This week, grim ceremonies marked the 60th anniversary of the liberation of Auschwitz, where the Nazis murdered 1.5 million people. These remembrances of horror provoked extensive commentary, summed up in a single agonizing question: How could this have happened?
Answers -- some simplistic, others more nuanced -- were offered by various pundits and scholars: It was one man's madness; it was the result of unique historical circumstances; it was the inevitable byproduct of a totalitarian system, and so on. Implicit in these comments was the comforting notion that such deliberate mass atrocity is possible only under a tyrannical regime, led by brutal dictators, "madmen" like Hitler, Stalin and Saddam; it could never happen in a democracy, where a free people exercise its electoral will, and strong civic structures curb the excesses of state power. Indeed, in his "fire sermon" at the inauguration, U.S. president George W. Bush claimed that democracy is a divine system, created by God Himself. It could therefore never be an instrument of evil.
Does this stance correspond to reality, to history? To get at the deeper truth, perhaps the question we should ask is not, "How did Auschwitz happen?" but rather, "What exactly happened at Auschwitz?"
Well, here's what happened: Government leaders ordered the murder and torture of innocent people in the defense of "the Homeland" and the superior "moral values" of their culture. They produced copious justifications for their actions, including legal rulings from top government attorneys, while concealing the actual operational details from public knowledge in the name of "national security." When faced with undeniable evidence of atrocity, they blamed "bad apples" in the lower ranks.
Suddenly, viewed in this light, Auschwitz doesn't seem so strange, so otherworldly, so removed from us. For we have seen all of these things come to pass today, perpetrated by the world's greatest democracy, by elected leaders whose initially dubious hold on power has just been ratified by the free vote of a free people. We have seen these democratic leaders launch a war of aggression on false pretenses -- a deliberate action which they knew would lead to mass murder.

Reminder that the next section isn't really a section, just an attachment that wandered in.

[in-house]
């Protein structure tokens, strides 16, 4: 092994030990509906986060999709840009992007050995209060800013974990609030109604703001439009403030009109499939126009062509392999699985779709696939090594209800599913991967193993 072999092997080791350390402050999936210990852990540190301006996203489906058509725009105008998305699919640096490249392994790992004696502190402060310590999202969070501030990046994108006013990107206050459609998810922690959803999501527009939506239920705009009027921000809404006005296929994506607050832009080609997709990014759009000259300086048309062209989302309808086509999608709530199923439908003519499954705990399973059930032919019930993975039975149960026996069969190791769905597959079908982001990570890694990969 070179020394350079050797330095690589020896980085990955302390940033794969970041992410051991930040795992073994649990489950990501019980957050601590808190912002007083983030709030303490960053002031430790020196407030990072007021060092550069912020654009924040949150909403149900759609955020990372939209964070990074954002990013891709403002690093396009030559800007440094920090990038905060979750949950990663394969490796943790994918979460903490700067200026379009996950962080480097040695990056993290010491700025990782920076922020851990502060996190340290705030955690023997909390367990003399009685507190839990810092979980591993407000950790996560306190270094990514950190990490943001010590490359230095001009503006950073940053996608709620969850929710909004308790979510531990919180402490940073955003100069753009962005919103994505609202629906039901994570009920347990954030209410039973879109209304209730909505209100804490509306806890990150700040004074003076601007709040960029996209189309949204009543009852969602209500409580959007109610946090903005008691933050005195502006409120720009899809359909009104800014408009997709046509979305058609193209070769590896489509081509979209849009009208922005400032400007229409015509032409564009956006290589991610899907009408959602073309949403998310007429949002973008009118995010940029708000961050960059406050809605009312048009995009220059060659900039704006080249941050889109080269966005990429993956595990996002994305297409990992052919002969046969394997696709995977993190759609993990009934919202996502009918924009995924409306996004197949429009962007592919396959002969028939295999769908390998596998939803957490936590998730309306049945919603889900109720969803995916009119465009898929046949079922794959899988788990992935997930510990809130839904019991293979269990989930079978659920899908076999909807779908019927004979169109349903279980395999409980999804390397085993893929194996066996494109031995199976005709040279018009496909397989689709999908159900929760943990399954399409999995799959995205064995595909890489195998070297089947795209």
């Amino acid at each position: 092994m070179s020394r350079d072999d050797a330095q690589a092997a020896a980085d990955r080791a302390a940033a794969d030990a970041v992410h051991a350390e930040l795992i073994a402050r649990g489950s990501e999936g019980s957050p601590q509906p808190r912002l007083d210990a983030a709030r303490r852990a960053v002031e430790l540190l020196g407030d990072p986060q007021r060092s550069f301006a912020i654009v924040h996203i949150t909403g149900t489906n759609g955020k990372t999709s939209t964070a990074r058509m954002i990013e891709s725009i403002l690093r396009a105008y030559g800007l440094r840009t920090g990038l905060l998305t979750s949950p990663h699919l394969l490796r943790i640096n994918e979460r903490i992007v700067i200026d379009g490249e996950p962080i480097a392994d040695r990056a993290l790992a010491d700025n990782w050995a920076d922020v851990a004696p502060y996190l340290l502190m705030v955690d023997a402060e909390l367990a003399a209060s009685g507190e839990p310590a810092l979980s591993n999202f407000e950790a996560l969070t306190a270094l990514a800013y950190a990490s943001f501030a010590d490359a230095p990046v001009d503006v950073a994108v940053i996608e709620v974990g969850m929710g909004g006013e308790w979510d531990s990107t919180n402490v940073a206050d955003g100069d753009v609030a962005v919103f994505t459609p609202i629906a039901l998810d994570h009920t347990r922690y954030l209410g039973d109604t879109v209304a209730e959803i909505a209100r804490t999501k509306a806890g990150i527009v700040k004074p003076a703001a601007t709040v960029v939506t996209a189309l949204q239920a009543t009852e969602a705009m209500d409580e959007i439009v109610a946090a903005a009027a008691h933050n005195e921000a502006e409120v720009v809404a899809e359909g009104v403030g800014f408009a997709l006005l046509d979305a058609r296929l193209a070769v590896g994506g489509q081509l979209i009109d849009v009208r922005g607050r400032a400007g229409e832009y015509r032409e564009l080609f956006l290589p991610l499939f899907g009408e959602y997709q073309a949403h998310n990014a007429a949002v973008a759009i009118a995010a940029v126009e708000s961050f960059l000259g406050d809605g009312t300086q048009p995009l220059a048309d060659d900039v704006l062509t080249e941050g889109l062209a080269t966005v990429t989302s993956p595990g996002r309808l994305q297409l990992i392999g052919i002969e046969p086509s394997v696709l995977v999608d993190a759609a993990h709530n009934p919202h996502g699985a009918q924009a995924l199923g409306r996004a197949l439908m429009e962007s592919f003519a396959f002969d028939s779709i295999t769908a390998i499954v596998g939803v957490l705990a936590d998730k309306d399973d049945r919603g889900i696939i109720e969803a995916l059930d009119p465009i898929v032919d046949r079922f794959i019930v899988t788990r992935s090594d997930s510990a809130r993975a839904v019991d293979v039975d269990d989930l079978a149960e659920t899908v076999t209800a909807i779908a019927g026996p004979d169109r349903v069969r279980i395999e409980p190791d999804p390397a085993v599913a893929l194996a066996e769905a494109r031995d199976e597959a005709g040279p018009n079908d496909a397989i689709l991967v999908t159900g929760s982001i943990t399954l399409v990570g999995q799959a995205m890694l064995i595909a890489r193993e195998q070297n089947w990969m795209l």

We know this war has killed at least 100,000 innocent people, according to a scientific study by the respected medical journal The Lancet. The overwhelming majority of these 100,000 have been killed by direct military action of the U.S.-U.K. coalition, most of them long after "major combat operations" ended, The Lancet reports. (It's fascinating to watch the Bushists quibble over this number -- "The death count's not really that high, it wasn't deliberate, it was collateral damage, it's anti-American propaganda," etc. -- like Holocaust revisionists disputing the reality of Auschwitz: "It wasn't really 1.5 million, it wasn't deliberate, it was disease, overwork, Jewish propaganda, etc.")
We know that thousands of Iraqis have been imprisoned unjustly; up to 90 percent of all detainees were innocent of any offense, the Red Cross reports. We know that many of these innocents have been tortured, using techniques and guidelines laid down by Pentagon chief Donald Rumsfeld and approved by Bush. We know that many people have died from this torture, as the pro-war Times of London reports, not only in Iraq but also in secret CIA prisons around the world, where thousands of people are being held without charges -- and where the administration's tepid restrictions on torture do not apply, as Bush's legal factotum, Alberto Gonzales, admits.
And we know that whenever fragments of truth about this widespread, thoroughgoing program of atrocity do manage to surface from the darkness, Bush and his apologists run for cover and cast the blame on underlings. "This so-called ill treatment and torture in detention centers ... were not, as some assumed, inflicted methodically, but were excesses committed by individual prison guards, their deputies, and men who laid violent hands on the detainees." These words have a familiar ring, echoed almost daily by a Bush official or a right-wing commentator -- but in fact the quote is from Rudolf Hoess, commandant of Auschwitz, as Scott Horton notes in the Los Angeles Times. Horton and other writers also unearthed statements by Nazi leaders and jurists declaring the Geneva Conventions "obsolete" for the "new kind of war" they were fighting against Bolshevik "terrorists" on the Eastern Front -- precise equivalents to the language used by the Bush White House in its "torture memos."